The Mac's rebranded operating system, which edges closer to the iPhone experience, arrived this week.

The OS X brand is officially defunct, as MacOS takes its place. Probably the single biggest change is the addition of Apple’s voice assistant, Siri, for the first time. It’s been a long time coming. Siri has been on the iPhone since 2011, when it debuted on the iPhone 4s.

Here are some of the highlights of MacOS Sierra, which became available as a free download from Apple this week.

Siri: The intelligent voice assistant – it now appears in the Mac’s dock at the bottom of the screen and up top in the menu bar next to the “search” magnifying glass icon – can do pretty much everything it does on the iPhone and iPad. In my limited testing on MacOS Sierra, it worked most of the time.

Using voice commands, you can change settings like volume, display brightness, Bluetooth, and Wi-Fi. You can of course search via voice commands either on the Web, on your Mac, or in the App Store, for example. You can also ask directions, get the weather, play music, and make appointments. And you can compose and send email and text messages, just like the iPhone and iPad. I tried composing— via voice dictation— and sending email and it worked pretty well. Voice recognition and dictation isn’t flawless, but it’s certainly usable.

Smart photo searches: Like the recently-released iOS 10 for iPhone and iPad, the photo app has gained some artificial intelligence for face and object recognition. You can search for objects (e.g., flowers) and scenery (e.g., lawn). And if you select specific people, photos will generate results with only those people’s faces. The specific locations of those people will also appear on Apple’s Maps app.

Video grab and go: Another cool feature that has come to MacOS Sierra is Picture in Picture. Basically, this allows you to detach a video from YouTube, for example, and drag it around the Mac desktop. While writing this article, for example, I could detach and move a YouTube video— it becomes a small floating window—  from Safari and move it to a corner of the desktop and watch the video as I wrote.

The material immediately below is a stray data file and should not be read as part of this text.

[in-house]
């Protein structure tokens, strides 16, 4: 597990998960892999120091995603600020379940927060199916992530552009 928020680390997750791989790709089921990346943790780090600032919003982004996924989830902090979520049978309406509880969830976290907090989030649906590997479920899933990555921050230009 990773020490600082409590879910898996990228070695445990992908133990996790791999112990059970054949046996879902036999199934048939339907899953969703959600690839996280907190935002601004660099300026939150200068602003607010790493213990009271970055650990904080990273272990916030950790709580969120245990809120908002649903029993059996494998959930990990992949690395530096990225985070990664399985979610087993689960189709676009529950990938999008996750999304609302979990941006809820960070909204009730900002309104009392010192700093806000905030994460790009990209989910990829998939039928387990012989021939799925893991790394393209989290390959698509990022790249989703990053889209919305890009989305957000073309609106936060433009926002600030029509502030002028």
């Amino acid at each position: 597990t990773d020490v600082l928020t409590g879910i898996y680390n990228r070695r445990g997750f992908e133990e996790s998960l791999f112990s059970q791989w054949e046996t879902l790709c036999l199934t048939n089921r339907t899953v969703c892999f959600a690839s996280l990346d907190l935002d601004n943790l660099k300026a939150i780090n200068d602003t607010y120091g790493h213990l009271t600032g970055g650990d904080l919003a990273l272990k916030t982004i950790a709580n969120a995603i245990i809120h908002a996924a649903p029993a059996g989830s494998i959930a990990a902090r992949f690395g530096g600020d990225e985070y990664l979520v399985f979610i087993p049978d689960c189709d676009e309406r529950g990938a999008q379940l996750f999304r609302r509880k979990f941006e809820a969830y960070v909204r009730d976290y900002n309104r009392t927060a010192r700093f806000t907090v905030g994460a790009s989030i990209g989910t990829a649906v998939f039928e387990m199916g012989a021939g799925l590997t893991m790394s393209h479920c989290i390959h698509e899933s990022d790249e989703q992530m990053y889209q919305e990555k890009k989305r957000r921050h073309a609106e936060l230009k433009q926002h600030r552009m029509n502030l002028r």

iCloud desktop data sync across Macs: iCloud will now sync documents across multiple Macs that appear on the desktop or in the documents folders. If you have more than one Mac, this can be pretty handy. Of course, this is already possible in iCloud for Mac apps like Photos, Pages, and Calendar as well as for other platforms such as Google Docs and Microsoft’s Office 365. But that abovementioned data sits in the cloud while the Mac desktop and documents have not. So, for example, drop a photo onto the desktop and it automatically appears on other Macs. This keeps files consistent across multiple Macs.

Universal copy/paste: Now you can copy and paste across devices. For example, I was able to copy a photo on my iPhone and paste into a Word document on a Mac instantly.

Apple Pay: You must have an iPhone 6 or later running iOS 10 or an Apple Watch with watchOS 3. This streamlines the payment process by allowing you to buy an item without filling out billing data. Just select Apple Pay and verify the transaction on your iPhone or Watch.

Apple Watch unlock: This is one of the coolest features but, unfortunately, only works if you have an Apple Watch. If you’re wearing your Apple Watch, it verifies your login credentials and allows you to skip the login process.